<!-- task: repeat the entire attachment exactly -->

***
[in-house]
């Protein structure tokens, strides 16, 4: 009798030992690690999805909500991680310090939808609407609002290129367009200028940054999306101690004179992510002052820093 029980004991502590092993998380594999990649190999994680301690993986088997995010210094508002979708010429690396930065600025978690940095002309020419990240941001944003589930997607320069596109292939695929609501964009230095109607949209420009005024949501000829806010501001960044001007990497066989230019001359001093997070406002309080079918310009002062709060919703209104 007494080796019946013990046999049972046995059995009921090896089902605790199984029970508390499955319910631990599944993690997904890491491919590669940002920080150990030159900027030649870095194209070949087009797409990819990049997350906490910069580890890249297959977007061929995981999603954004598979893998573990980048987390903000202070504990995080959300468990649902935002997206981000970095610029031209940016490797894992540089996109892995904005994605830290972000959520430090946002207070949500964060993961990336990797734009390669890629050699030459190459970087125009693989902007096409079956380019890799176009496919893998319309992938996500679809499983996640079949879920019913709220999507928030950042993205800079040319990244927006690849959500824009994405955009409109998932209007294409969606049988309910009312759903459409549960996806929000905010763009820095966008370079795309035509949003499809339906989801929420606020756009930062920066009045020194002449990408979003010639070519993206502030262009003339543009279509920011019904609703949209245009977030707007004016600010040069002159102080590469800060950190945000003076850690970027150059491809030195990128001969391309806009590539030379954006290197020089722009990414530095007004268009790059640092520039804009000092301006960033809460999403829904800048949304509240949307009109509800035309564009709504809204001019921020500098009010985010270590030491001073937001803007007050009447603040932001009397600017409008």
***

[in-house]
């Protein structure tokens, strides 16, 4: 009798030992690690999805909500991680310090939808609407609002290129367009200028940054999306101690004179992510002052820093 029980004991502590092993998380594999990649190999994680301690993986088997995010210094508002979708010429690396930065600025978690940095002309020419990240941001944003589930997607320069596109292939695929609501964009230095109607949209420009005024949501000829806010501001960044001007990497066989230019001359001093997070406002309080079918310009002062709060919703209104 007494080796019946013990046999049972046995059995009921090896089902605790199984029970508390499955319910631990599944993690997904890491491919590669940002920080150990030159900027030649870095194209070949087009797409990819990049997350906490910069580890890249297959977007061929995981999603954004598979893998573990980048987390903000202070504990995080959300468990649902935002997206981000970095610029031209940016490797894992540089996109892995904005994605830290972000959520430090946002207070949500964060993961990336990797734009390669890629050699030459190459970087125009693989902007096409079956380019890799176009496919893998319309992938996500679809499983996640079949879920019913709220999507928030950042993205800079040319990244927006690849959500824009994405955009409109998932209007294409969606049988309910009312759903459409549960996806929000905010763009820095966008370079795309035509949003499809339906989801929420606020756009930062920066009045020194002449990408979003010639070519993206502030262009003339543009279509920011019904609703949209245009977030707007004016600010040069002159102080590469800060950190945000003076850690970027150059491809030195990128001969391309806009590539030379954006290197020089722009990414530095007004268009790059640092520039804009000092301006960033809460999403829904800048949304509240949307009109509800035309564009709504809204001019921020500098009010985010270590030491001073937001803007007050009447603040932001009397600017409008």